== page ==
Blog Post

Comparison Shoppers Get New Tools

Online shopping is supposed to be worth $211 billion in the U.S. alone this year, according to Forrester. At this point everyone from the big guys, the established names, on down, has a shopping comparison site, helping people find their way to hundreds of thousands of web-based stores and often taking a cut of consequent sales.

We’ve come across a couple of stealthy startups, TheFind and Ugenie, that promise to polish up online comparison-shopping. Both swear off paid placement in their business models, choosing alternatives like advertising and affiliate fees that don’t affect search results. And both have taken nice chunks of venture money to play out their experiments.

Branding is going to be really important for these vertical search engines, from the “shopcasting” of companies like ThisNext, to review aggregation from ViewScore and others, to bookmarking tools like Kaboodle — not even counting all the shopping, auction, and bazaar sites themselves — there are just too many names in this space. Pretty soon we’re going to need a comparison shopping engine for comparison shopping engines.

The first new site, TheFind, is the second coming of FatLens, the ticket search engine. We’d been told more than once that FatLens is a proof-of-concept; now the company has taken the password protection off the real concept: a product index generated by a shopping-optimized web crawler. The Mountain View-based company claims 500,000 stores and 150 million products are currently loaded up.

TheFind’s most interesting features are monitoring demand and supply to find the most popular products among retailers and bring them higher in results, registering price changes to flag sales, and saving marked items in a tray that’s anchored to the bottom of your screen no matter where you navigate.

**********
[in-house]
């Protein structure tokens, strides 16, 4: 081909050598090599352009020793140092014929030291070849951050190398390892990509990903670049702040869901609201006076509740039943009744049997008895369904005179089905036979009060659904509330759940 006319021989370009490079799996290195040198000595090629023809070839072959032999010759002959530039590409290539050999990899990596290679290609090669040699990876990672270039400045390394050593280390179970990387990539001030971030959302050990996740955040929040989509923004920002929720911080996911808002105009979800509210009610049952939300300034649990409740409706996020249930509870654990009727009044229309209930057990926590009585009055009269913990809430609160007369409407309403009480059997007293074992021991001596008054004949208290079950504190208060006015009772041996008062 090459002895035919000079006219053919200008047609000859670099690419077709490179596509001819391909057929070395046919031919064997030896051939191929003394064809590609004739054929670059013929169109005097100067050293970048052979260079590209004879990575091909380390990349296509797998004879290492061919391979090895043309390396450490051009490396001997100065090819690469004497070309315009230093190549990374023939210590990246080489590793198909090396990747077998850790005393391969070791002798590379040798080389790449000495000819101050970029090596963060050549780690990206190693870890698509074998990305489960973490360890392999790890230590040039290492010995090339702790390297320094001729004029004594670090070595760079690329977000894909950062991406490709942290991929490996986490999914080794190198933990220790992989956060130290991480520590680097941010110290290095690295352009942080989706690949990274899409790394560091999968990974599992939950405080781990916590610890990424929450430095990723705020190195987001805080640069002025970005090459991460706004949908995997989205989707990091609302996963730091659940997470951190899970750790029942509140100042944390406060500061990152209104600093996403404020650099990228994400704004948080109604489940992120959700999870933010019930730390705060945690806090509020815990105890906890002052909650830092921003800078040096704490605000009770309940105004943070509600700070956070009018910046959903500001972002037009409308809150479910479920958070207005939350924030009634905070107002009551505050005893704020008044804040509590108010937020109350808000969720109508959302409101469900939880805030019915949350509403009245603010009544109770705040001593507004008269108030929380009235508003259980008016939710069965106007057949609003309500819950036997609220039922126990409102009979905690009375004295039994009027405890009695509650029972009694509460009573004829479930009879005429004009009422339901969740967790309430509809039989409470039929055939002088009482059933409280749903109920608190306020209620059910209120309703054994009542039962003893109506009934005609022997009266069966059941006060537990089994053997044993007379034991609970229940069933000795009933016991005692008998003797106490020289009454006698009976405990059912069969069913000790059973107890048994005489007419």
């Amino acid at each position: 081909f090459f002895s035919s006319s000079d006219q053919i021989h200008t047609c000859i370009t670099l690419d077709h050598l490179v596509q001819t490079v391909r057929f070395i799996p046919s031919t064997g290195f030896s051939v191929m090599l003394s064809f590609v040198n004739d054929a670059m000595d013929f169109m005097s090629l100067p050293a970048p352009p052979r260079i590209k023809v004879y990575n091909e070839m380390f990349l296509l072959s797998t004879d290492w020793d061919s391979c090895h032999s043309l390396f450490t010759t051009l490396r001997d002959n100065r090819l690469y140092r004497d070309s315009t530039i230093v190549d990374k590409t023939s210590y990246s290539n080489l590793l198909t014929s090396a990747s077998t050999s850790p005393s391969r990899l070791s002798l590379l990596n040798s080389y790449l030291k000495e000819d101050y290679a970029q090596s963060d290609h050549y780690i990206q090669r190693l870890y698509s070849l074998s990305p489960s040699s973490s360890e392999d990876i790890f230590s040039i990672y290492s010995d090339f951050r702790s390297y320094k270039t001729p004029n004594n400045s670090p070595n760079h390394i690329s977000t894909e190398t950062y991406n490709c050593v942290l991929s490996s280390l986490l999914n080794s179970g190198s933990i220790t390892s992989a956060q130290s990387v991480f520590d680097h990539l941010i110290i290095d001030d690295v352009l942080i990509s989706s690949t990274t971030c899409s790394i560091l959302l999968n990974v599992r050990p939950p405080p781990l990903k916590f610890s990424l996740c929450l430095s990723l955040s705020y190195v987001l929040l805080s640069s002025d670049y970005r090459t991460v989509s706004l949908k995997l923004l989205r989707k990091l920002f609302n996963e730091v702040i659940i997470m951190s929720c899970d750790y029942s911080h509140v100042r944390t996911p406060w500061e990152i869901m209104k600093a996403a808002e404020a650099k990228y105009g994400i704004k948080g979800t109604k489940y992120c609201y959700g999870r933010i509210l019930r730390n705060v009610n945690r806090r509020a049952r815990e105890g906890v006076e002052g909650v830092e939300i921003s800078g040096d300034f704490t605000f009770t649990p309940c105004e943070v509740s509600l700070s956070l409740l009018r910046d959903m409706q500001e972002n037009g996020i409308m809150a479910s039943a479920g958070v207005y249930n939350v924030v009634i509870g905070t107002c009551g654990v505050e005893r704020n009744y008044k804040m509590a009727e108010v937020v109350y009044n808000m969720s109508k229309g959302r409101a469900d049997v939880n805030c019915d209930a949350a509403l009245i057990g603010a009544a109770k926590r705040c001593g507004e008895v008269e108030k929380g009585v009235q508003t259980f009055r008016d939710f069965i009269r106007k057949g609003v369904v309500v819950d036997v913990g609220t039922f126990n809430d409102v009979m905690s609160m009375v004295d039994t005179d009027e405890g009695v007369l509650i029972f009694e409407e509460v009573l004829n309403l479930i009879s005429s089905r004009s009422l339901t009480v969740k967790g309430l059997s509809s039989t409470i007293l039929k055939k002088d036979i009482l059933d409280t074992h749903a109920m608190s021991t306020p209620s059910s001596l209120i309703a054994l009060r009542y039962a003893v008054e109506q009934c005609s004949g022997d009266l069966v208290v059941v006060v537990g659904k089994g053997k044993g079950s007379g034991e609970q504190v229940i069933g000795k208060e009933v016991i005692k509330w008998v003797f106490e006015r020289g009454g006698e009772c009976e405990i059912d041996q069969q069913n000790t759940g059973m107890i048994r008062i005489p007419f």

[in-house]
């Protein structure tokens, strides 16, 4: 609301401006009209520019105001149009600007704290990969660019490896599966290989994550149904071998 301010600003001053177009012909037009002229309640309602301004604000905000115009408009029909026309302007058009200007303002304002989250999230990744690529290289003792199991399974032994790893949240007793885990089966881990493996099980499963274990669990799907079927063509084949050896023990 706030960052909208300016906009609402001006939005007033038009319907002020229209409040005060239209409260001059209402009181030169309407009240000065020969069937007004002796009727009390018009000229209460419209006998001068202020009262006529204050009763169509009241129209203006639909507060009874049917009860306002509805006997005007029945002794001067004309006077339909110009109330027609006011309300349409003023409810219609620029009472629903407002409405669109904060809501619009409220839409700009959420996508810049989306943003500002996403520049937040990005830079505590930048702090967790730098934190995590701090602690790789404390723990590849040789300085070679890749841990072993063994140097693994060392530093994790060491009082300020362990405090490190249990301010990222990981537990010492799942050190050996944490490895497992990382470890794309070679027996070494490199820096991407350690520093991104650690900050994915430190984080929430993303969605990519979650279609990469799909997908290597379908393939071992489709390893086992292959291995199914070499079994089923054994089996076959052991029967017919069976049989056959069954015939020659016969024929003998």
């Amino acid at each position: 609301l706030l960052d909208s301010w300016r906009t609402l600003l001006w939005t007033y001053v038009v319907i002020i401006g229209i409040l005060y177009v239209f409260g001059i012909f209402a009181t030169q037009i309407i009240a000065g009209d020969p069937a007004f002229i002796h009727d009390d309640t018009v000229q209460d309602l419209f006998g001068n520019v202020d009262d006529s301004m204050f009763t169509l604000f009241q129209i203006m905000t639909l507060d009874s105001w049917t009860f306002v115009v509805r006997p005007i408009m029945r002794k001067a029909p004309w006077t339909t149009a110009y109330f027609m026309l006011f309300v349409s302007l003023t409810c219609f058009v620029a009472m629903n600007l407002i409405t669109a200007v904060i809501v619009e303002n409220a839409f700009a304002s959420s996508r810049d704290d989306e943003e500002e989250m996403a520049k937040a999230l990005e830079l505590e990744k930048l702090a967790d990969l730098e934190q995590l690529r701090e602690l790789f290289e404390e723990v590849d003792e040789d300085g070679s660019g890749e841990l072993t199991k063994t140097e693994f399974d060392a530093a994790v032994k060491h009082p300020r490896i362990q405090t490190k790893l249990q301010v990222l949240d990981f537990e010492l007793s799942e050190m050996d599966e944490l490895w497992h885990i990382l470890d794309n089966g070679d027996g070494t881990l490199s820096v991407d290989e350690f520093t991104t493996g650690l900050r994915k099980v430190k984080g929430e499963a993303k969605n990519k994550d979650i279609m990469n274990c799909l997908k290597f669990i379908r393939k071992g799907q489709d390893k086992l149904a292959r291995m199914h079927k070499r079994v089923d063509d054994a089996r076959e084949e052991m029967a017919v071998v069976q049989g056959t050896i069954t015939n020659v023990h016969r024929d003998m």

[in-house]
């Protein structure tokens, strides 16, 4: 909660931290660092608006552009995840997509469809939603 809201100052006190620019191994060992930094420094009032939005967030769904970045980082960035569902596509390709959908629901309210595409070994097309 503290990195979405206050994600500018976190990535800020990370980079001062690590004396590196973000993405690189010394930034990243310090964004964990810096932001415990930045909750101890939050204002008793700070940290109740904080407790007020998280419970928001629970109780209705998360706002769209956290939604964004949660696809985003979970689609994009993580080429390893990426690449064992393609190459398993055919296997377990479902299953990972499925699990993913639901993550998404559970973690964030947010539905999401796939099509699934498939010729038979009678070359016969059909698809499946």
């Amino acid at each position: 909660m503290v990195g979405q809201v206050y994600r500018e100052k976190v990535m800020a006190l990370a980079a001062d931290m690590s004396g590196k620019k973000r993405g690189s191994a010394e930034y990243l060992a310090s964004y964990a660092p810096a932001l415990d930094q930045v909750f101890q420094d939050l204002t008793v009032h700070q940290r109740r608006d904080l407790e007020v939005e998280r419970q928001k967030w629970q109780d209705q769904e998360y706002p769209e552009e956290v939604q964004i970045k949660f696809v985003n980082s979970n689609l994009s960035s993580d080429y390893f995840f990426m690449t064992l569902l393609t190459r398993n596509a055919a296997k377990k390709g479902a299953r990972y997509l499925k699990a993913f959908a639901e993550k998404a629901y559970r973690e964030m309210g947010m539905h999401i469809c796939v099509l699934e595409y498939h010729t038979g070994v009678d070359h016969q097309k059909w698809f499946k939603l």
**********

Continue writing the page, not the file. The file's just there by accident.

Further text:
The company, which has 27 employees and is based in Mountain View, has taken $8 million in first-round funding from Redpoint Ventures, Lightspeed Venture Partners, and Cambrian Ventures, and is closing a Series B round now.

Another new startup in the space, Ugenie, which plans to launch in beta next week, is singularly focused on price comparison. The company adds two nice features to online shopping: first, computing taxes, shipping, discounts, and coupons (even finding coupon codes for you) to compare the actual “credit card damage”; and second, taking your multiple-item shopping list and finding the best way to bundle products across sites to minimize shipping charges and maximize discounts.

Ugenie also does its own crawling and extraction but for now it is manually limited to about 40 sites and the categories of books, music, movies, and games. The company says it hopes to get more involved with merchants in order to bundle products on the merchant side as well and to do online/offline price comparison.

The company was founded last May by two Amazon alums, Krishna Motukuri and Harish Abbot. It has raised $5 million in funding from BlueRun Ventures and Sierra Ventures and now has 15 employees.

Elsewhere in online comparison shopping, Mpire added features similar to both TheFind and Ugenie: increased support for coupons, pricing information, and trends, this week. added color search.

C’mon now. Isn’t the point of comparison-shopping to save us from going to a whole bunch of sites? We think TheFind and Ugenie make nice incremental improvements on what’s out there; let us know if it’s enough to draw you in.